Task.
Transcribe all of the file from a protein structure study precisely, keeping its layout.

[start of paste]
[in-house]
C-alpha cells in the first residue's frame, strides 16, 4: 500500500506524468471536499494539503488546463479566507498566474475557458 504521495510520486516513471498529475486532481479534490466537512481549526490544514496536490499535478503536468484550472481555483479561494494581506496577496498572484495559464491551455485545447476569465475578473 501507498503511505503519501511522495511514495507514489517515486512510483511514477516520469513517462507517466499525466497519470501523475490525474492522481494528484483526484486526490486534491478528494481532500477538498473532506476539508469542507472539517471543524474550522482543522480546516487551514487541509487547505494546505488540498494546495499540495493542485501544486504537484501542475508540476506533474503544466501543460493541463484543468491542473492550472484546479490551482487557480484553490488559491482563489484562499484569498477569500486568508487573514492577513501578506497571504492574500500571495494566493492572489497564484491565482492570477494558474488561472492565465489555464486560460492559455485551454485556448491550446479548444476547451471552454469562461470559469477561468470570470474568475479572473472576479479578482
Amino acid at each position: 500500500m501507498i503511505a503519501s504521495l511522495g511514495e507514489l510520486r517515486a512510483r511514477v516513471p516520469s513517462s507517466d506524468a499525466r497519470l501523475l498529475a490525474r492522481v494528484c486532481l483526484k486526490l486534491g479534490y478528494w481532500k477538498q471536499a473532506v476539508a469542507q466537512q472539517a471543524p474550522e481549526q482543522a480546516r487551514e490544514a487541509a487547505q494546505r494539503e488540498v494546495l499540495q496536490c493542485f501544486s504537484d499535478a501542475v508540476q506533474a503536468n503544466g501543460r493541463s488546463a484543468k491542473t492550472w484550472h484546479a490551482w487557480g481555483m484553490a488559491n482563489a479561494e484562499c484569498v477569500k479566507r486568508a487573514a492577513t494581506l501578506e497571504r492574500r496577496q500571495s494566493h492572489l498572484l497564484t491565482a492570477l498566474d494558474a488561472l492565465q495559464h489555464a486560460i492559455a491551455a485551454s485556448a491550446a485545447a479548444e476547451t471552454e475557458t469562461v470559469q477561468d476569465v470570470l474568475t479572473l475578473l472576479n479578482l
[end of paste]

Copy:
[in-house]
C-alpha cells in the first residue's frame, strides 16, 4: 500500500506524468471536499494539503488546463479566507498566474475557458 504521495510520486516513471498529475486532481479534490466537512481549526490544514496536490499535478503536468484550472481555483479561494494581506496577496498572484495559464491551455485545447476569465475578473 501507498503511505503519501511522495511514495507514489517515486512510483511514477516520469513517462507517466499525466497519470501523475490525474492522481494528484483526484486526490486534491478528494481532500477538498473532506476539508469542507472539517471543524474550522482543522480546516487551514487541509487547505494546505488540498494546495499540495493542485501544486504537484501542475508540476506533474503544466501543460493541463484543468491542473492550472484546479490551482487557480484553490488559491482563489484562499484569498477569500486568508487573514492577513501578506497571504492574500500571495494566493492572489497564484491565482492570477494558474488561472492565465489555464486560460492559455485551454485556448491550446479548444476547451471552454469562461470559469477561468470570470474568475479572473472576479479578482
Amino acid at each position: 500500500m501507498i503511505a503519501s504521495l511522495g511514495e507514489l510520486r517515486a512510483r511514477v516513471p516520469s513517462s507517466d506524468a499525466r497519470l501523475l498529475a490525474r492522481v494528484c486532481l483526484k486526490l486534491g479534490y478528494w481532500k477538498q471536499a473532506v476539508a469542507q466537512q472539517a471543524p474550522e481549526q482543522a480546516r487551514e490544514a487541509a487547505q494546505r494539503e488540498v494546495l499540495q496536490c493542485f501544486s504537484d499535478a501542475v508540476q506533474a503536468n503544466g501543460r493541463s488546463a484543468k491542473t492550472w484550472h484546479a490551482w487557480g481555483m484553490a488559491n482563489a479561494e484562499c484569498v477569500k479566507r486568508a487573514a492577513t494581506l501578506e497571504r492574500r496577496q500571495s494566493h492572489l498572484l497564484t491565482a492570477l498566474d494558474a488561472l492565465q495559464h489555464a486560460i492559455a491551455a485551454s485556448a491550446a485545447a479548444e476547451t471552454e475557458t469562461v470559469q477561468d476569465v470570470l474568475t479572473l475578473l472576479n479578482l